Okhla waste-to-energy plant: Residents file affidavit,tell NGT it is in eco-sensitive zone

Okhla residents opposing a controversial plant,which converts waste to energy,have filed an affidavit in an ongoing National Green Tribunal case,claiming that the plant is operating in an eco-sensitive zone.

Written by Kamala Kelkar | New Delhi | Published:May 28, 2013 12:56 am

Okhla residents opposing a controversial plant,which converts waste to energy,have filed an affidavit in an ongoing National Green Tribunal case,claiming that the plant is operating in an eco-sensitive zone.

The affidavit claims that the Okhla waste to energy plant,a first in the country started by the Delhi government as an alternative power source,is about 2 km away from the Okhla Bird Sanctuary. The affidavit says since Uttar Pradesh notified the sanctuary and is in the process of declaring a 10-km eco-sensitive radius around the sanctuary,the state should be added as a party in the case.

“The government of UP is not aware of the setting up and operation [of the plant,” the affidavit claims,“…and it is the Okhla Bird Sanctuary under the government of UP,which is being adversely affected by emission of pollution.”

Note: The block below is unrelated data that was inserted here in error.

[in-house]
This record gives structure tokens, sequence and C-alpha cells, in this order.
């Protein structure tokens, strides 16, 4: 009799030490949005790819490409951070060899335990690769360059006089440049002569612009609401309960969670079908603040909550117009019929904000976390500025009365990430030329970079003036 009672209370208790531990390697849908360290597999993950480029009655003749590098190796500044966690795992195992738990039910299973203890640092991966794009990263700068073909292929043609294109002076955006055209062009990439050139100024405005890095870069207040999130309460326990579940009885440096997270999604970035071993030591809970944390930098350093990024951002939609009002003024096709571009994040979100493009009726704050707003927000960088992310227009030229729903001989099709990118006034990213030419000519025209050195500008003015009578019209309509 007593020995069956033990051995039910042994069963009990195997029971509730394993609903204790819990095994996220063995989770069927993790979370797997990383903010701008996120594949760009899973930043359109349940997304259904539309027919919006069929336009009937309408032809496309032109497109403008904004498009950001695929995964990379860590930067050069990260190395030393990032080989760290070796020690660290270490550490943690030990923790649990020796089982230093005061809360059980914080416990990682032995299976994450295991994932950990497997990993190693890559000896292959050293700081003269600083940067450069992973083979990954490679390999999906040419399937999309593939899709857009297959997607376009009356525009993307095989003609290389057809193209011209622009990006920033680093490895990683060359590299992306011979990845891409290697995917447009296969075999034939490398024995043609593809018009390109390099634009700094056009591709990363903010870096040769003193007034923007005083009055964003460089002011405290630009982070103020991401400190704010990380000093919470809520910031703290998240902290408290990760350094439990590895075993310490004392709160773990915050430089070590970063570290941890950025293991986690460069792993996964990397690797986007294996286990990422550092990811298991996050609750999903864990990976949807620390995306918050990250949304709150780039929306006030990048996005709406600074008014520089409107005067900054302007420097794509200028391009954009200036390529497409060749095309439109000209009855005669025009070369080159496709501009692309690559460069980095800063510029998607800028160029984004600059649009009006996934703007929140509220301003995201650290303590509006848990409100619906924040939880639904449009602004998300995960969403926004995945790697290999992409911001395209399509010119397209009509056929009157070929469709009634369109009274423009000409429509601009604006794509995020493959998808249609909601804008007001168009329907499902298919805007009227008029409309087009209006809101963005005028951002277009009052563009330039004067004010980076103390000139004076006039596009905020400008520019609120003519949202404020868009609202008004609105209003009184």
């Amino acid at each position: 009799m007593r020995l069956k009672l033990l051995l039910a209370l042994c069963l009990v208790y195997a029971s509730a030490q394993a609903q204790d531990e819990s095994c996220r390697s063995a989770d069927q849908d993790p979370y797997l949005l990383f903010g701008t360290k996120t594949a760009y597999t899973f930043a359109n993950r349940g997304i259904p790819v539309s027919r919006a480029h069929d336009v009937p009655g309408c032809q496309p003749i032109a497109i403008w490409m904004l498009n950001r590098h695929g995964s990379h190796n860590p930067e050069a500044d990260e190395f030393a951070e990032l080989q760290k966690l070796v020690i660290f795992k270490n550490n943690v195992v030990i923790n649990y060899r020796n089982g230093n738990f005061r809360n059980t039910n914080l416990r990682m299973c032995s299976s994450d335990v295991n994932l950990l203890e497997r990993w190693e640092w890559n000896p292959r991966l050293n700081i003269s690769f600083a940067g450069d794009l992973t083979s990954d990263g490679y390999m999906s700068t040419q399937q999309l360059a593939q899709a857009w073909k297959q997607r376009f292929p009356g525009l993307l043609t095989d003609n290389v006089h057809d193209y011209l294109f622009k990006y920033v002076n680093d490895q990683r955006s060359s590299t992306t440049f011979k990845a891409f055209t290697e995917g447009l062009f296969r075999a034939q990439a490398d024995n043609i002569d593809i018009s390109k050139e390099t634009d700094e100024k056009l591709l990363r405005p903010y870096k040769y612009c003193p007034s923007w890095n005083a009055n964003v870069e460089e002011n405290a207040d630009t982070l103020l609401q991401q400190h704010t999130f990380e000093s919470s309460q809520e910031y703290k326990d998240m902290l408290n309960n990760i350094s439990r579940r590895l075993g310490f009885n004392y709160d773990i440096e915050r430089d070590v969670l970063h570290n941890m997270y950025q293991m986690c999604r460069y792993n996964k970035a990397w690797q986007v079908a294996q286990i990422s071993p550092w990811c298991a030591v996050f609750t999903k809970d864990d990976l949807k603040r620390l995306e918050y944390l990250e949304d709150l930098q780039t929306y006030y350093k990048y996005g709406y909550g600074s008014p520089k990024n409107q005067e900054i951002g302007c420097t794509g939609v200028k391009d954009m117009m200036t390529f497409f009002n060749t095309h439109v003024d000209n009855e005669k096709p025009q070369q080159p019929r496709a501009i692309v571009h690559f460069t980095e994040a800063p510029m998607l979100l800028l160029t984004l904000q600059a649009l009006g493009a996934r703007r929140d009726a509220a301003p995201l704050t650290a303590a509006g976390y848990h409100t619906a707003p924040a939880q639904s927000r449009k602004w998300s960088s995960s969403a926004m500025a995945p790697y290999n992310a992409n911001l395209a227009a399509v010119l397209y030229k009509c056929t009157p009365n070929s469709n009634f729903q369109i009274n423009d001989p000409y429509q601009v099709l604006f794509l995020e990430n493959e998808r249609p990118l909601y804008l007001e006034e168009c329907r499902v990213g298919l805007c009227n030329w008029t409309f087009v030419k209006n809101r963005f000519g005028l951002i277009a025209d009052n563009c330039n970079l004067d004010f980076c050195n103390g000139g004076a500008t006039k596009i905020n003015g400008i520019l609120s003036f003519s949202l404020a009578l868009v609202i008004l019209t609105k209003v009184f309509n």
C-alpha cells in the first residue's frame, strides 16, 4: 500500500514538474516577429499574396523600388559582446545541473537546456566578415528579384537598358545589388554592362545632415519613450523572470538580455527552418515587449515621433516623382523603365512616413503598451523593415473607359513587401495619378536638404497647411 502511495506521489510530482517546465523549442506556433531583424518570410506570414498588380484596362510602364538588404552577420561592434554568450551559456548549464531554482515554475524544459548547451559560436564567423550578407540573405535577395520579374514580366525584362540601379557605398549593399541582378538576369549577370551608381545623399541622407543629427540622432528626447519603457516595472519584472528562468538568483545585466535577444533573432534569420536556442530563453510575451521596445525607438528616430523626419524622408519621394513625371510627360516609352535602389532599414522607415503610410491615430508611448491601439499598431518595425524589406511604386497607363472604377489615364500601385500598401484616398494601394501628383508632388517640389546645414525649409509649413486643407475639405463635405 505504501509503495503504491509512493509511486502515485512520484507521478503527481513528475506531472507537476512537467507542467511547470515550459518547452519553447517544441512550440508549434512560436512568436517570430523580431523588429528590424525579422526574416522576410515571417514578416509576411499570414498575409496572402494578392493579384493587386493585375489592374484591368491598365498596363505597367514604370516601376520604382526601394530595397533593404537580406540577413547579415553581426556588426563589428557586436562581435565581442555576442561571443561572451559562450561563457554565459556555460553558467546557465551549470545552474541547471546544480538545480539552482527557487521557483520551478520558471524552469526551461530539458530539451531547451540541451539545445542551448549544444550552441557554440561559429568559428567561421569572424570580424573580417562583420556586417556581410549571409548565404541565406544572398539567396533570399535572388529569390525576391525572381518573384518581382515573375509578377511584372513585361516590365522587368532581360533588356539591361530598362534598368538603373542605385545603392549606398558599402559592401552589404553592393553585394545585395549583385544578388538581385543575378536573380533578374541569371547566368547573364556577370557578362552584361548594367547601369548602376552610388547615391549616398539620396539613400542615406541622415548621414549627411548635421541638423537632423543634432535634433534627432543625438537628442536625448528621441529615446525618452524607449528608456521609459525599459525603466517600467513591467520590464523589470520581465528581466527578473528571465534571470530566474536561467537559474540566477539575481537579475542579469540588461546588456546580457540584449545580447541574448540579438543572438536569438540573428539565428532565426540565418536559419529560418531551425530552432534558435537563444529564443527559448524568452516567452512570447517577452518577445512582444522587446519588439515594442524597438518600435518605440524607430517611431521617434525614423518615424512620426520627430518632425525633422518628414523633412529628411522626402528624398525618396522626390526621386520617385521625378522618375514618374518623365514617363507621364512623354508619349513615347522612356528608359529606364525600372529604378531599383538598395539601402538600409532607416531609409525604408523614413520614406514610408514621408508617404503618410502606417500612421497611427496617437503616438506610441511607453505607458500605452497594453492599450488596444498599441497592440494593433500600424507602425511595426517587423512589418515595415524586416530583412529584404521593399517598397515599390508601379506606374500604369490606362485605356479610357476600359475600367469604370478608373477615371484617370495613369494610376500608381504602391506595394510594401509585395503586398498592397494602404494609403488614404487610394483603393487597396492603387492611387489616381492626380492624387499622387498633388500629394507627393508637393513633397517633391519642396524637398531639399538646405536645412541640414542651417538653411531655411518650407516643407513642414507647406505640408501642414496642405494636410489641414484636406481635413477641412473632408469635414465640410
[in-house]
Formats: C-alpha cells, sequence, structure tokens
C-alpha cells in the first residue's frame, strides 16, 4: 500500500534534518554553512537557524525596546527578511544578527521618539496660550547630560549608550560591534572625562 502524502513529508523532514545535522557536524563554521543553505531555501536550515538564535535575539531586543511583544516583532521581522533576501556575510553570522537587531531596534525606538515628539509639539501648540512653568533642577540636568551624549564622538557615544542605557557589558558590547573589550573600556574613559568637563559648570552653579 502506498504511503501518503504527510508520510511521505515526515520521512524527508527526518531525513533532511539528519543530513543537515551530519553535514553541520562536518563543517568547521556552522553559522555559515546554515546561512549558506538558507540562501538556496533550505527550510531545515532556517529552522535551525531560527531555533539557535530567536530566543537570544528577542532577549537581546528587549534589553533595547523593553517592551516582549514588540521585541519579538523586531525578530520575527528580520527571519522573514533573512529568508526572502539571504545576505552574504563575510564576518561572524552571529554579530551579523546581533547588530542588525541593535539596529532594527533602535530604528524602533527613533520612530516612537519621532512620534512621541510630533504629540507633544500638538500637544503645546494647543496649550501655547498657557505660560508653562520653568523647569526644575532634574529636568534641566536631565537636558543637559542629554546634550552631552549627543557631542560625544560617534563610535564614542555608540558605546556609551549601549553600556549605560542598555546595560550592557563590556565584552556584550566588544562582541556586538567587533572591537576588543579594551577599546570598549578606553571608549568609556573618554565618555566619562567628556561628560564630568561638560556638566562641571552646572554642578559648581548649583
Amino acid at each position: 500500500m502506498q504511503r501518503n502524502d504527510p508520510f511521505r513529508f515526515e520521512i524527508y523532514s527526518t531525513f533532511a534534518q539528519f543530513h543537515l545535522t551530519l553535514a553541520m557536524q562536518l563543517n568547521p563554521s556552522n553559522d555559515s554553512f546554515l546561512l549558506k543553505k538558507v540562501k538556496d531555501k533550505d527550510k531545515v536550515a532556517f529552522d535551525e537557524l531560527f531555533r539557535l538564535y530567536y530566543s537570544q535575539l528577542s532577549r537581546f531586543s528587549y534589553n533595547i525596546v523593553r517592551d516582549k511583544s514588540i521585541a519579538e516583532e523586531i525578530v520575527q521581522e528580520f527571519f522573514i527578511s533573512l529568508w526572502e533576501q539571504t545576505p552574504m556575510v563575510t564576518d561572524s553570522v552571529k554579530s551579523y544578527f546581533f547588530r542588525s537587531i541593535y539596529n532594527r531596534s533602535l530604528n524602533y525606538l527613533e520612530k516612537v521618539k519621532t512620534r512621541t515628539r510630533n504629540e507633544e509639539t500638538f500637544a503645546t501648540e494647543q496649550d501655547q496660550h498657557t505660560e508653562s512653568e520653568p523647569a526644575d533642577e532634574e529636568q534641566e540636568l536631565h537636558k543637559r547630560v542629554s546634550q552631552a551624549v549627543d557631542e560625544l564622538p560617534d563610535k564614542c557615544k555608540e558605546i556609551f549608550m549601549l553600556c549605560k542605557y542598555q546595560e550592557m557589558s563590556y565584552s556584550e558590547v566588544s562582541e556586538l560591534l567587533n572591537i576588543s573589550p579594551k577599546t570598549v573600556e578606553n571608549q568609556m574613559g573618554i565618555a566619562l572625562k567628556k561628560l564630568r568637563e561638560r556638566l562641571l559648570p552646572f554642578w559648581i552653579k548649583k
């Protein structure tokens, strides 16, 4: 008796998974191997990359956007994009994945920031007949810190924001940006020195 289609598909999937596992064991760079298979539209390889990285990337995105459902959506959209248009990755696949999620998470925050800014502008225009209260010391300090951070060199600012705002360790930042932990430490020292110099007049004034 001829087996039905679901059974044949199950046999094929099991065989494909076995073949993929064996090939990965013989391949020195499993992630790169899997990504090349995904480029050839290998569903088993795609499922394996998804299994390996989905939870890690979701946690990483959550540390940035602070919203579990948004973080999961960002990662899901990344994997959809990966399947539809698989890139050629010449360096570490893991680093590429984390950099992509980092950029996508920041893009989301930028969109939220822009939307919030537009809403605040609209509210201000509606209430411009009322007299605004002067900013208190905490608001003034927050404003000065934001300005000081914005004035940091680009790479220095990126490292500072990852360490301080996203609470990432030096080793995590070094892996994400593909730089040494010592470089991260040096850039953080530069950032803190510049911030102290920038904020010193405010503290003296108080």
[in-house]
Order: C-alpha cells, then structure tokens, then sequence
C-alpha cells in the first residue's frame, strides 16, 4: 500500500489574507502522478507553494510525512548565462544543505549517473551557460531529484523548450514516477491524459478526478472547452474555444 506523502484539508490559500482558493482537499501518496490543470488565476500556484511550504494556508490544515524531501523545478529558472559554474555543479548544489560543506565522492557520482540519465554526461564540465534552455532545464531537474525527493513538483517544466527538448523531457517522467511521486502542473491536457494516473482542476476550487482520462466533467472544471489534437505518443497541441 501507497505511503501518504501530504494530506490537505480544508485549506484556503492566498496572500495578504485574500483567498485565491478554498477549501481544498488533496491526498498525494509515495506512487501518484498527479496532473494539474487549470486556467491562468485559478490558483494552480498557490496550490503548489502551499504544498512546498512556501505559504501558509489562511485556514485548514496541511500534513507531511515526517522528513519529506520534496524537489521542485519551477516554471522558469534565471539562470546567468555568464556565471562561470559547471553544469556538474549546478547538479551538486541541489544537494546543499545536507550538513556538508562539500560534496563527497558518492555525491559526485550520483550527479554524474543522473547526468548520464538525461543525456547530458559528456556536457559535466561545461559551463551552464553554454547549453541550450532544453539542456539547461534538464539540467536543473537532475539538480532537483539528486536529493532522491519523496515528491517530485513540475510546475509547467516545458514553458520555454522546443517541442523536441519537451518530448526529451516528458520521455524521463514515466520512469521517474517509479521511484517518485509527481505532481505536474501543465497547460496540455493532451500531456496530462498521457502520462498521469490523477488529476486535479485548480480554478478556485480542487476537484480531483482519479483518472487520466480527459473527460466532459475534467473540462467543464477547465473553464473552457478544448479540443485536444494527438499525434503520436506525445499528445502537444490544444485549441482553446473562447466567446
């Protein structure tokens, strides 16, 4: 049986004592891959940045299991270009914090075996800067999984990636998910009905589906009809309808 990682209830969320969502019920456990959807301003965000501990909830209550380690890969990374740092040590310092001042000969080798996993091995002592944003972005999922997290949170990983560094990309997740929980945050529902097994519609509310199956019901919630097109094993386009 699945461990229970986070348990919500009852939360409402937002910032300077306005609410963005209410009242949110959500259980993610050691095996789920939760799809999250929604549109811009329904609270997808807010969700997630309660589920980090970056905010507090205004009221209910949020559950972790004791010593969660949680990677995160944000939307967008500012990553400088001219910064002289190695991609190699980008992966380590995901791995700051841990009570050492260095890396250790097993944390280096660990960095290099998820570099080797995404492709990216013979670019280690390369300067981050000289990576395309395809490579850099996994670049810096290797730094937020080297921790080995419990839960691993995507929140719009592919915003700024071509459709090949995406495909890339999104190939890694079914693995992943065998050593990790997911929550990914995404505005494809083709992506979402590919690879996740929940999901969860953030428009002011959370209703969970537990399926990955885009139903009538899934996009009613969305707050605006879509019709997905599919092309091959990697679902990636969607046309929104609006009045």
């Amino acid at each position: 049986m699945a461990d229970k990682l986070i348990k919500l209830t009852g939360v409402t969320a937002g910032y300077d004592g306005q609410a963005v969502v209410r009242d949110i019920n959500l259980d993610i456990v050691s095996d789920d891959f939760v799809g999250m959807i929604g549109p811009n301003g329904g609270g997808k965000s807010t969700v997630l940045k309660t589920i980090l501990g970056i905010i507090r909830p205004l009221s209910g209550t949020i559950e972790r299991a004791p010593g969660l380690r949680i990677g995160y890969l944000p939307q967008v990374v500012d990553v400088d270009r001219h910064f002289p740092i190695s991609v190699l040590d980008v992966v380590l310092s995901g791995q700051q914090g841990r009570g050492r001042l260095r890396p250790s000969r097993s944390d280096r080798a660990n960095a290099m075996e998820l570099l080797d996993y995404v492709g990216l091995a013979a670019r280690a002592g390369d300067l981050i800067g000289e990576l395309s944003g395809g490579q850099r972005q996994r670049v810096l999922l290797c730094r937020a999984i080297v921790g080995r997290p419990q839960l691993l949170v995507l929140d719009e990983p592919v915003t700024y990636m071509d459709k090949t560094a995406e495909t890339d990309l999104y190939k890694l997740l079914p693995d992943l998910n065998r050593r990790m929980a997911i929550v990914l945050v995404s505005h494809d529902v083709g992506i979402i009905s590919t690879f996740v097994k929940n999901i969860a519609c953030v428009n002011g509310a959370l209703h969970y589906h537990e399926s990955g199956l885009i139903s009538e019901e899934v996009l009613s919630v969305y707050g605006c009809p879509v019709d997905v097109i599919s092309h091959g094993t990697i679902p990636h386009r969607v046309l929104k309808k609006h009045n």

Sukhdev Vihar Resident Welfare Association,the applicant arguing that the Delhi government is ignoring environmental impacts of the plant’s emissions from its incinerator,also wants the UP government to pass further orders “in the interest of justice”.

The case was first filed in 2009 in the Delhi High Court,but was later transferred to the NGT.

The last hearing was on April 30,when an NGT-appointed commissioner reported to the bench that the plant can be “truly hazardous” because the ash from the burnt waste can easily escape into the atmosphere.

The secretary of the Delhi Pollution Control Committee,reacting to the RWA’s affidavit,which was filed on Friday,said the health of the residents is the biggest concern in this case at the moment.

“The sanctuary is not very close. People live nearby,” DPCC Secretary Sandeep Mishra said.

On Tuesday, NGT will hear reports from the DPCC and the Central Pollution Control Board on their own findings in regard to potential pollutants being released into the air.

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